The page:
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Ulster Bank battles to serve Dunne's bankruptcy papers

ULSTER Bank is in a race against time to have developer Sean Dunne named a bankrupt in Ireland.

The former 'Baron of Ballsbridge' has already filed for bankruptcy in the US, where he has been living since 2010.

However, the High Court has heard that Ulster Bank wants to serve Irish bankruptcy proceedings on Mr Dunne. The bank alleges it is owed €164m arising out of guarantees he executed on the redevelopment of the Jurys Hotel site.

The developer filed for bankruptcy in Connecticut at the end of March, estimating his debts at more than $500m (€384m). He owes €185m to NAMA.

A meeting of Mr Dunne's creditors is due to take place on May 8 in New Haven, Connecticut, and they have until July 8 to object to his discharge.

Bankrupts can be discharged from their debts in as little as four months in the US if their application is not contested.

Lawyers for Ulster Bank yesterday sought permission from the High Court to use various means to serve its Irish bankruptcy proceedings on Mr Dunne. The proceedings would normally be served on Mr Dunne in person, but the bank sought an order allowing it to use other means.

Under such a "substituted service" order, the bank can seek to notify him of the case by ordinary post at an address in this jurisdiction or in the US, or by email.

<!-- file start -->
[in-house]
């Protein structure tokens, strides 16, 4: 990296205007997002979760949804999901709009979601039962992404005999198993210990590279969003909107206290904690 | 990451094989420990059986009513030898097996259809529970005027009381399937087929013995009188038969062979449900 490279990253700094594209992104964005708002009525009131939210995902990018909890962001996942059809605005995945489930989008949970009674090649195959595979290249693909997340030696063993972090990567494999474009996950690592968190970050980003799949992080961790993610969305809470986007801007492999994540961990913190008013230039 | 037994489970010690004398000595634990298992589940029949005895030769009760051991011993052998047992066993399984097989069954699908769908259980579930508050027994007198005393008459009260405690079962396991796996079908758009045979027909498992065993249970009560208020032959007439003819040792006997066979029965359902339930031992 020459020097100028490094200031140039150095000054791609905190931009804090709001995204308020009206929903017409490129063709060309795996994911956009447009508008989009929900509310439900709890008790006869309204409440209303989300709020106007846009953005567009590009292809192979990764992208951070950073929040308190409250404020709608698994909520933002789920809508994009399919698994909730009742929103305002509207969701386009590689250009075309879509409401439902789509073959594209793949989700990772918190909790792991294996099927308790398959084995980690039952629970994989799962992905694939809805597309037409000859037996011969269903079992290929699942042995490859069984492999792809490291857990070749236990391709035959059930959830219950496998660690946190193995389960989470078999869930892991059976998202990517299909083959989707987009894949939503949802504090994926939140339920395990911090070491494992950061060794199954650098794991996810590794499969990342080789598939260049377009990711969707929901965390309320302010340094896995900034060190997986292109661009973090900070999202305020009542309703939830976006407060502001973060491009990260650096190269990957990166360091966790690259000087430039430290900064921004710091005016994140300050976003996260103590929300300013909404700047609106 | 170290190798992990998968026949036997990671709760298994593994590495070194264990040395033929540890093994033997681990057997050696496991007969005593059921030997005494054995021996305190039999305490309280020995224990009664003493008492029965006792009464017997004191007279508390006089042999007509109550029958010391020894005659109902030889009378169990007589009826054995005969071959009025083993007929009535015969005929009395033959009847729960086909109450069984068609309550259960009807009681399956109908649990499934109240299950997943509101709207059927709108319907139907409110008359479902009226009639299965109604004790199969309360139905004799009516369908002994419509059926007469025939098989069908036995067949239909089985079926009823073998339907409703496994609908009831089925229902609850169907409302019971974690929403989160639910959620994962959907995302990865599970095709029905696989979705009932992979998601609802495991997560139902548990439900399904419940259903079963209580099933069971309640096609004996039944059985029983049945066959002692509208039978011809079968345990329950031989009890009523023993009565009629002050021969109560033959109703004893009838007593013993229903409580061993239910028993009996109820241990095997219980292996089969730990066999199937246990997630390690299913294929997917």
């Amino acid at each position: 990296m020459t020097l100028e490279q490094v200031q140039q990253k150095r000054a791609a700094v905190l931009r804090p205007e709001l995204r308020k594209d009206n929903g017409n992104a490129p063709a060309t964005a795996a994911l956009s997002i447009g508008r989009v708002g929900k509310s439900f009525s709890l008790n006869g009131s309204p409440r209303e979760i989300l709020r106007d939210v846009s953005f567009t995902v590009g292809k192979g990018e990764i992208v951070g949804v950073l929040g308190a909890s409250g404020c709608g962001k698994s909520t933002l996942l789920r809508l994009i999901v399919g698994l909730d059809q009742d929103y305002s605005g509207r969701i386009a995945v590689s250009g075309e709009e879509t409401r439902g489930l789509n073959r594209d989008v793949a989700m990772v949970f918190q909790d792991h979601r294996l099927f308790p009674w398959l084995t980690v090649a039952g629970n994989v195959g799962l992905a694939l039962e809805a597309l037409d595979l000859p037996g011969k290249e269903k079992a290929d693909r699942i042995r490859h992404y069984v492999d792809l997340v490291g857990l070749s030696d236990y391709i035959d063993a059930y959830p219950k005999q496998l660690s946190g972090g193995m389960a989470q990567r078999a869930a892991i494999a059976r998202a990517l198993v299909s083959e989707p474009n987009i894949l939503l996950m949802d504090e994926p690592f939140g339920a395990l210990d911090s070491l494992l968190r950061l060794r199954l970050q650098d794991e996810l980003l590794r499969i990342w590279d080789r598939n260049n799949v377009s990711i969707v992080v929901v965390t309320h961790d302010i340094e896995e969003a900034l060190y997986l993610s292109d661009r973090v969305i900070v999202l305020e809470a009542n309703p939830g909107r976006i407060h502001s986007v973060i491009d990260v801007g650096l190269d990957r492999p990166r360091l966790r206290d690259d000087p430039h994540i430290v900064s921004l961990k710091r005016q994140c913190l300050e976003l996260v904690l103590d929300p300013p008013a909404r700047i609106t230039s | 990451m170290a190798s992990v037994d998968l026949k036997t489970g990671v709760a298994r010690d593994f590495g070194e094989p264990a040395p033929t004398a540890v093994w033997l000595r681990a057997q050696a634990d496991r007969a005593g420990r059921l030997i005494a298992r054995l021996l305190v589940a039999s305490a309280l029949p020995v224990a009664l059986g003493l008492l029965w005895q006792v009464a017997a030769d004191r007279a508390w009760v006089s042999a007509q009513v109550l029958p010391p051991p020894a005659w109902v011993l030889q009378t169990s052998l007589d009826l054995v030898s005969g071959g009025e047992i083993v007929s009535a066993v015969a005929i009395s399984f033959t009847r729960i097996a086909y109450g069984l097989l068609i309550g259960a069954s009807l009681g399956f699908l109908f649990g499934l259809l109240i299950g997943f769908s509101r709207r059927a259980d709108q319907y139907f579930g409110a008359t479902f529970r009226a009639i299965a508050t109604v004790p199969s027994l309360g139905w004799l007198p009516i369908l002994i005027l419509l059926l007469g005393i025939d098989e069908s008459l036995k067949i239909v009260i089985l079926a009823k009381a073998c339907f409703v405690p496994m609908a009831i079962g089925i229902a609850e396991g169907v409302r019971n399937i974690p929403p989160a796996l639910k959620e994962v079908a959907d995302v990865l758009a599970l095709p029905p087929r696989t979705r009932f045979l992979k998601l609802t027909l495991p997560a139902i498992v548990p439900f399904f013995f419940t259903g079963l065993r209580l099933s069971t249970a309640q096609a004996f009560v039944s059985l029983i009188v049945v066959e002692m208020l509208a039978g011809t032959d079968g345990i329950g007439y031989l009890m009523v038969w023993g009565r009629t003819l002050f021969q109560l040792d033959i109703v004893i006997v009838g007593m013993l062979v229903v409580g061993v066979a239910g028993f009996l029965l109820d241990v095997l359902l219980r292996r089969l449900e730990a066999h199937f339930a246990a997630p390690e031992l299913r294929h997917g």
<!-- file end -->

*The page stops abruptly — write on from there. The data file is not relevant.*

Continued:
The bank previously obtained High Court permission to personally serve him in the US during the course of separate court proceedings against him in Connecticut, but it is believed there have been difficulties in doing so.

The court also heard previously that it is the bank's view that Mr Dunne still carries on business here, acts as a landlord, and his family lives here.

Yesterday, senior counsel for the bank, Lyndon MacCann, said the court may have seen from newspaper reports that Mr Dunne has filed for bankruptcy in the US.

Ms Justice Elizabeth Dunne said there might be an issue as to Mr Dunne's status as resident in the US. But Mr MacCann said the developer was only living in the US on a temporary visa.

He added that the court would have to deal with how the two bankruptcy regimes operate, but this was an issue that could be dealt with at a later date.

The judge agreed to adjourn the application for substituted service for a week, and said she would give a new return date for the bankruptcy application to May 30.

Mr Dunne has said he hopes to be "debt free with a clean slate" within the next three years after filing for bankruptcy in the US.

Irish Independent